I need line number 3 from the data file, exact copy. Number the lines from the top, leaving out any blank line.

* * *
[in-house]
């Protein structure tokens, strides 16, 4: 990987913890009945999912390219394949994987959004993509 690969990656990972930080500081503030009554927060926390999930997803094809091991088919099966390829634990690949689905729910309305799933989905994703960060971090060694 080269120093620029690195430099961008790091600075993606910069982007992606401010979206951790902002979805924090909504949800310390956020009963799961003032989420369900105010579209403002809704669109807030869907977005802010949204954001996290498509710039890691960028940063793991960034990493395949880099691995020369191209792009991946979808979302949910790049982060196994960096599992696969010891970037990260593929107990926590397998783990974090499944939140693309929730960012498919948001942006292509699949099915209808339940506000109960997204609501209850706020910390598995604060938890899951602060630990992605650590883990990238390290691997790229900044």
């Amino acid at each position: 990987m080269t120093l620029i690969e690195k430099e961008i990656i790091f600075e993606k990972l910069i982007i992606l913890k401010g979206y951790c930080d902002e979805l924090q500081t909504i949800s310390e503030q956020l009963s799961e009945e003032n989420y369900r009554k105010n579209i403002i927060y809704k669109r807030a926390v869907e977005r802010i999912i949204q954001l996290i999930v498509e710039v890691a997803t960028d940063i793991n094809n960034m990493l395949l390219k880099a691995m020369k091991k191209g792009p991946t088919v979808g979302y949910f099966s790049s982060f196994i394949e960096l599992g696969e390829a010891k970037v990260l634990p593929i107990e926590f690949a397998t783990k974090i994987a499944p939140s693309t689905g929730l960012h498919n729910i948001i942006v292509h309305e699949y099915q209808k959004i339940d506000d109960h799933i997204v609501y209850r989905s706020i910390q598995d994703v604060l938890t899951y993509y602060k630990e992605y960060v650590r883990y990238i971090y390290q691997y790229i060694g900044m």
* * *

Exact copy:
């Amino acid at each position: 990987m080269t120093l620029i690969e690195k430099e961008i990656i790091f600075e993606k990972l910069i982007i992606l913890k401010g979206y951790c930080d902002e979805l924090q500081t909504i949800s310390e503030q956020l009963s799961e009945e003032n989420y369900r009554k105010n579209i403002i927060y809704k669109r807030a926390v869907e977005r802010i999912i949204q954001l996290i999930v498509e710039v890691a997803t960028d940063i793991n094809n960034m990493l395949l390219k880099a691995m020369k091991k191209g792009p991946t088919v979808g979302y949910f099966s790049s982060f196994i394949e960096l599992g696969e390829a010891k970037v990260l634990p593929i107990e926590f690949a397998t783990k974090i994987a499944p939140s693309t689905g929730l960012h498919n729910i948001i942006v292509h309305e699949y099915q209808k959004i339940d506000d109960h799933i997204v609501y209850r989905s706020i910390q598995d994703v604060l938890t899951y993509y602060k630990e992605y960060v650590r883990y990238i971090y390290q691997y790229i060694g900044m």